1 Strong's Number: g4690 Greek: sperma


akin to speiro, "to sow" (Eng., "sperm," "spermatic," etc.), has the following usages,

(a) agricultural and botanical, e.g., Mat 13:24, 27, 32 (for the AV of vv. 19-23, see SOW, as in the RV); 1Cr 15:38; 2Cr 9:10;

(b) physiological, Hbr 11:11;

(c) metaphorical and by metonymy and for "offspring, posterity,"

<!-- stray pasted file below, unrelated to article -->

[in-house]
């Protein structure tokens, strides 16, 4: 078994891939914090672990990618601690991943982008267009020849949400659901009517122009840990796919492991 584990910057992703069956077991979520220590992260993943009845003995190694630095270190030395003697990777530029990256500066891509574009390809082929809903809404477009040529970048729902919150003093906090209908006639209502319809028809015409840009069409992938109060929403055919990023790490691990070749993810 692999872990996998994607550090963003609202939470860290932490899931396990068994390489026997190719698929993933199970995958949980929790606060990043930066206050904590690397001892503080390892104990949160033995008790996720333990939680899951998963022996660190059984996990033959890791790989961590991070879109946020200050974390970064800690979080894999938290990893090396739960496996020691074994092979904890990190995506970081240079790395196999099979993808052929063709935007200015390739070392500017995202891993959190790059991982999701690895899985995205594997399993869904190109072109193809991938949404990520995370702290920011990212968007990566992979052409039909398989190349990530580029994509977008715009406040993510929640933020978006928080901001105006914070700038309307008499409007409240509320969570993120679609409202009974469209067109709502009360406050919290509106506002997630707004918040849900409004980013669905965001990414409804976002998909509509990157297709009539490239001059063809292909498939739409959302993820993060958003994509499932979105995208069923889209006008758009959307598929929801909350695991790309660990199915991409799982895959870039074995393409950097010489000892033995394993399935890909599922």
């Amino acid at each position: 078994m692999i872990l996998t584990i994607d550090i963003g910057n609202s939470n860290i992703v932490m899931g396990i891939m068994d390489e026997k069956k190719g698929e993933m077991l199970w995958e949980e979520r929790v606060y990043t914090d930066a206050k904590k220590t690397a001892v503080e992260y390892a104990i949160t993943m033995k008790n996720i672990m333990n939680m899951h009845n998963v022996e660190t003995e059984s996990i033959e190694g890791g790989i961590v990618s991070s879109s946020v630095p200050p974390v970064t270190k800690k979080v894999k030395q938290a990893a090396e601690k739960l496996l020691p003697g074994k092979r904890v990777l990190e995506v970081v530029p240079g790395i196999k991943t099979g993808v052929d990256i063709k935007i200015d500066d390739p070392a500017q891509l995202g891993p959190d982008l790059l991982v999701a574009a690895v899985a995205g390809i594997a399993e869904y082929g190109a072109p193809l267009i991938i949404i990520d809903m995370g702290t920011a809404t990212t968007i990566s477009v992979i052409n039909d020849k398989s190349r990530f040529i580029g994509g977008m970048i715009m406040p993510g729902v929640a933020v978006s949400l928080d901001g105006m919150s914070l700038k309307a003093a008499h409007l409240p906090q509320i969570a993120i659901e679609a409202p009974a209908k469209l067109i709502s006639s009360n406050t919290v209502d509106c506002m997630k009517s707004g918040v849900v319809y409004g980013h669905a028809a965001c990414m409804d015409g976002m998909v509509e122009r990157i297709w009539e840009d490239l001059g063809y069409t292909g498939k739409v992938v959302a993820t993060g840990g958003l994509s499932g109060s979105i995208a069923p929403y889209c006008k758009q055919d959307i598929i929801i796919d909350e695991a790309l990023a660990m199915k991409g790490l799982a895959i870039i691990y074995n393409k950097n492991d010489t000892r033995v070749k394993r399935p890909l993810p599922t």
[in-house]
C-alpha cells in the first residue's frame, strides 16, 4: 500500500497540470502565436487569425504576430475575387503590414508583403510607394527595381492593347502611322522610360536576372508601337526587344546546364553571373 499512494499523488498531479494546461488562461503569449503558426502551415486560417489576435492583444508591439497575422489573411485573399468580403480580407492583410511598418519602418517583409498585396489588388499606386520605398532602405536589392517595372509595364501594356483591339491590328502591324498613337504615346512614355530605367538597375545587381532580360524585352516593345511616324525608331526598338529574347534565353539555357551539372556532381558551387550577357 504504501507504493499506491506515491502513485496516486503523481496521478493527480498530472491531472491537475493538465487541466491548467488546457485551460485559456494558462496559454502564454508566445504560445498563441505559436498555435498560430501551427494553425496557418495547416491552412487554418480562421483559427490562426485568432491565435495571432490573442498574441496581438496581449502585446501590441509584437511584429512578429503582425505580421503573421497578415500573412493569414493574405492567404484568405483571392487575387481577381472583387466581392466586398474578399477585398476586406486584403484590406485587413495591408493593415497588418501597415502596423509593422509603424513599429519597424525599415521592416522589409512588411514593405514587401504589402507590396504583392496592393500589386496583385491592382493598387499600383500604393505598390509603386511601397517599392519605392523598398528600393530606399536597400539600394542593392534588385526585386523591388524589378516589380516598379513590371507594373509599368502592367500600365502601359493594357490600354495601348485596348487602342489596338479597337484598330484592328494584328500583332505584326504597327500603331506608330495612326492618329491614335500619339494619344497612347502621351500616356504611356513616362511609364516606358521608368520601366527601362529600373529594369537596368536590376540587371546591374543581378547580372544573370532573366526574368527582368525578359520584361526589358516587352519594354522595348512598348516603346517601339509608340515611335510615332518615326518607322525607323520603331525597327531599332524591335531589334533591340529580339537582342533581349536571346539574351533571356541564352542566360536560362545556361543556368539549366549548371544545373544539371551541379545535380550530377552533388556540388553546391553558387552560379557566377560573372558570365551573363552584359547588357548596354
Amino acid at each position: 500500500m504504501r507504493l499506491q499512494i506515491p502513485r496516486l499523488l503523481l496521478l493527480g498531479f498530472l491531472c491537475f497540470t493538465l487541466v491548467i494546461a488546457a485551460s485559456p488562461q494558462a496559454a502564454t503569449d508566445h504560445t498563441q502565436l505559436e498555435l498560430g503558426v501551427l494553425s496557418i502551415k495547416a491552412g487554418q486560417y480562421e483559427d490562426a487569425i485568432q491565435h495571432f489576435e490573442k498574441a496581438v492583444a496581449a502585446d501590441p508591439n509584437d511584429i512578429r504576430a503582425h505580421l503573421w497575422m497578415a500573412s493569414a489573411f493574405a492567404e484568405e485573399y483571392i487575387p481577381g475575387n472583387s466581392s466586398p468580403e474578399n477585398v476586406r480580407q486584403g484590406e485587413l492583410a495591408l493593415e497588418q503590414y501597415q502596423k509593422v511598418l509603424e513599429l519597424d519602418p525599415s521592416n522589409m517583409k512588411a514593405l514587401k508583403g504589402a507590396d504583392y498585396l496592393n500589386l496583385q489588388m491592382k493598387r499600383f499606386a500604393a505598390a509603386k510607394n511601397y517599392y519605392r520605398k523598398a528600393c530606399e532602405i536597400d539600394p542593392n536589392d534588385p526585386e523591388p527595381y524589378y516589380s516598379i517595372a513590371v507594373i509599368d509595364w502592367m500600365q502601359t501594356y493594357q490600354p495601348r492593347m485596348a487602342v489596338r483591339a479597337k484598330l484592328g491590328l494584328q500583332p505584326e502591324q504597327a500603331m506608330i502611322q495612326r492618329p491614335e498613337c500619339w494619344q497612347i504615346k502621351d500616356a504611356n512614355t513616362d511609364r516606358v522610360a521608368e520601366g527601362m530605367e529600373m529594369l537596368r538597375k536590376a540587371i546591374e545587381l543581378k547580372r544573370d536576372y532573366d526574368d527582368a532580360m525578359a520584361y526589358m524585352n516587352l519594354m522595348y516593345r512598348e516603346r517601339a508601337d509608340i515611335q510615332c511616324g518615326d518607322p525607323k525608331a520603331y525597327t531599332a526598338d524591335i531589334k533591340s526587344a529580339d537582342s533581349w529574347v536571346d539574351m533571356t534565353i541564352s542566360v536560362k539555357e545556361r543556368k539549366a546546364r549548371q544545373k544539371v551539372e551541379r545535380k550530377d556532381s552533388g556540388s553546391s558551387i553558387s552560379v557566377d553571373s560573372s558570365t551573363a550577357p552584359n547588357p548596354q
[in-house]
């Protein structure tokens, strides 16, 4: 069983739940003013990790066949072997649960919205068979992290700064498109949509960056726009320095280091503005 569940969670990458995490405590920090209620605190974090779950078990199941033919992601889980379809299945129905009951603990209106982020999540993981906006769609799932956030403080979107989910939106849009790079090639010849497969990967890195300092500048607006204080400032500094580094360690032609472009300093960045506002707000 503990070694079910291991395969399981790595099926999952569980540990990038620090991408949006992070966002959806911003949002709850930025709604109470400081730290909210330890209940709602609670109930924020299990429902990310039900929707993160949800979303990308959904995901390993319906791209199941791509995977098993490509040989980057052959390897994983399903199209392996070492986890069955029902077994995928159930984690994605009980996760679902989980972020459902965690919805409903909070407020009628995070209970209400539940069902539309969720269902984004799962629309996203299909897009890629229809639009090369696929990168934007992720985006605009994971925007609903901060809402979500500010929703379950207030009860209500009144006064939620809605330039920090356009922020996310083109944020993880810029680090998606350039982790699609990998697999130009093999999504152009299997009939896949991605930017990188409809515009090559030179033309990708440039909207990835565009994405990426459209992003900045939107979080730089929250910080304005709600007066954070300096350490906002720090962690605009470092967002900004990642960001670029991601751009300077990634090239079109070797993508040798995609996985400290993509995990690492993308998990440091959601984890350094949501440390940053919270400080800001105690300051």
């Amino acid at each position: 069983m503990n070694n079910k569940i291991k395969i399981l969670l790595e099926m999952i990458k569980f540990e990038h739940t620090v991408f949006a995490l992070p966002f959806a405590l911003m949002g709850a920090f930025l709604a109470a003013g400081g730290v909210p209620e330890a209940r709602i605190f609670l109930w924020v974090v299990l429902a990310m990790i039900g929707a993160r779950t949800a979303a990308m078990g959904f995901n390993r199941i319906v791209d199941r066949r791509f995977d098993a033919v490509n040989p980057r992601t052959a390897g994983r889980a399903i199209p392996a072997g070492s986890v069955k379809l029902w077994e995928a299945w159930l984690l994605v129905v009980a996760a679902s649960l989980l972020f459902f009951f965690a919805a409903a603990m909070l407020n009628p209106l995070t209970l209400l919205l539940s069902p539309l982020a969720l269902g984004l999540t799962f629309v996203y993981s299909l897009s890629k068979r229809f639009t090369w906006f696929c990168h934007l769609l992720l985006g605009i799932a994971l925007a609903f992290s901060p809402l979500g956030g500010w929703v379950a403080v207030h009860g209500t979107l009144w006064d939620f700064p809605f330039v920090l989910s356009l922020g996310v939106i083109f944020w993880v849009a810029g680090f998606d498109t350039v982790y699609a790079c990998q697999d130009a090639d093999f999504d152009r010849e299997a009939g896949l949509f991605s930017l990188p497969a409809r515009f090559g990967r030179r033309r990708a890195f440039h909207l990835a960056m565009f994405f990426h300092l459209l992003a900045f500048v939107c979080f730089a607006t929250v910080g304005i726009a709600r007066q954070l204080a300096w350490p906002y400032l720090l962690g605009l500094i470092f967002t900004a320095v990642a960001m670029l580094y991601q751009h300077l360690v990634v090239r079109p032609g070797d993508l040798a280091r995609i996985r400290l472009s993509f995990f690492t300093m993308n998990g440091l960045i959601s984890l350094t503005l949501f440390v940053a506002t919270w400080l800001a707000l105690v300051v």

(1) of natural offspring e.g., Mat 22:24, 25, RV, "seed" (AV, "issue"); Jhn 7:42; 8:33, 37; Act 3:25; Rom 1:3; 4:13, 16, 18; 9:7 (twice), 8, 29; 11:1; 2Cr 11:22; Hbr 2:16; 11:18; Rev 12:17; Gal 3:16, 19, 29; in the 16th ver., "He saith not, And to seeds, as of many; but as of one, And to thy seed, which is Christ," quoted from the Sept. of Gen 13:15; 17:7, 8, there is especial stress on the word "seed," as referring to an individual (here, Christ) in fulfillment of the promises to Abraham, a unique use of the singular. While the plural form "seeds," neither in Hebrew nor in Greek, would have been natural any more than in English (it is not so used in Scripture of human offspring; its plural occurrence is in 1Sa 8:15, of crops), yet if the Divine intention had been to refer to Abraham's natural descendants, another word could have been chosen in the plural, such as "children;" all such words were, however, set aside, "seed" being selected as one that could be used in the singular, with the purpose of showing that the "seed" was Messiah. Some of the rabbis had even regarded "seed," e.g., in Gen 4:25; Isa 53:10, as referring to the Coming One. Descendants were given to Abraham by other than natural means, so that through him Messiah might come, and the point of the Apostle's argument is that since the fulfillment of the promises of God is secured alone by Christ, they only who are "in Christ" can receive them;